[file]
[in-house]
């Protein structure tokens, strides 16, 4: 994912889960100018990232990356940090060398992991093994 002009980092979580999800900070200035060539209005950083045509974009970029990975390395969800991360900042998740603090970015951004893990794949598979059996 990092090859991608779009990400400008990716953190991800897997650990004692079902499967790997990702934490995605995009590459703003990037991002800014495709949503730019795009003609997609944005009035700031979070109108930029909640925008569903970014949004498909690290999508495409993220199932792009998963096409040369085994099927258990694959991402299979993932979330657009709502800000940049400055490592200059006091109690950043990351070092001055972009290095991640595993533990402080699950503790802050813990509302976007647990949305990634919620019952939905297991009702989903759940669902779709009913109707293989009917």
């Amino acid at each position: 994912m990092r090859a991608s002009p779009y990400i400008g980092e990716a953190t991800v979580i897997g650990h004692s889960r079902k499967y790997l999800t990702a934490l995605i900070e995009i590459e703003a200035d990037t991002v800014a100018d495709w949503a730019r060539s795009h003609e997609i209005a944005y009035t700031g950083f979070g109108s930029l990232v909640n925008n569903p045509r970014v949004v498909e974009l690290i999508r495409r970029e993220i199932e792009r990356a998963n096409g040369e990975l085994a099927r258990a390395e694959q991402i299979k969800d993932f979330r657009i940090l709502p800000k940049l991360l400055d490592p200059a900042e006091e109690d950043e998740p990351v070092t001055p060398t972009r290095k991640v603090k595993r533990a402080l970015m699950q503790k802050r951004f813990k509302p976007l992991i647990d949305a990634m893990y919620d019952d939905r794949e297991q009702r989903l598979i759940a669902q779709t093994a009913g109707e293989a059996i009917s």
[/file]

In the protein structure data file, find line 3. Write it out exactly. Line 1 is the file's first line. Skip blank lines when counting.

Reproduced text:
């Amino acid at each position: 994912m990092r090859a991608s002009p779009y990400i400008g980092e990716a953190t991800v979580i897997g650990h004692s889960r079902k499967y790997l999800t990702a934490l995605i900070e995009i590459e703003a200035d990037t991002v800014a100018d495709w949503a730019r060539s795009h003609e997609i209005a944005y009035t700031g950083f979070g109108s930029l990232v909640n925008n569903p045509r970014v949004v498909e974009l690290i999508r495409r970029e993220i199932e792009r990356a998963n096409g040369e990975l085994a099927r258990a390395e694959q991402i299979k969800d993932f979330r657009i940090l709502p800000k940049l991360l400055d490592p200059a900042e006091e109690d950043e998740p990351v070092t001055p060398t972009r290095k991640v603090k595993r533990a402080l970015m699950q503790k802050r951004f813990k509302p976007l992991i647990d949305a990634m893990y919620d019952d939905r794949e297991q009702r989903l598979i759940a669902q779709t093994a009913g109707e293989a059996i009917s």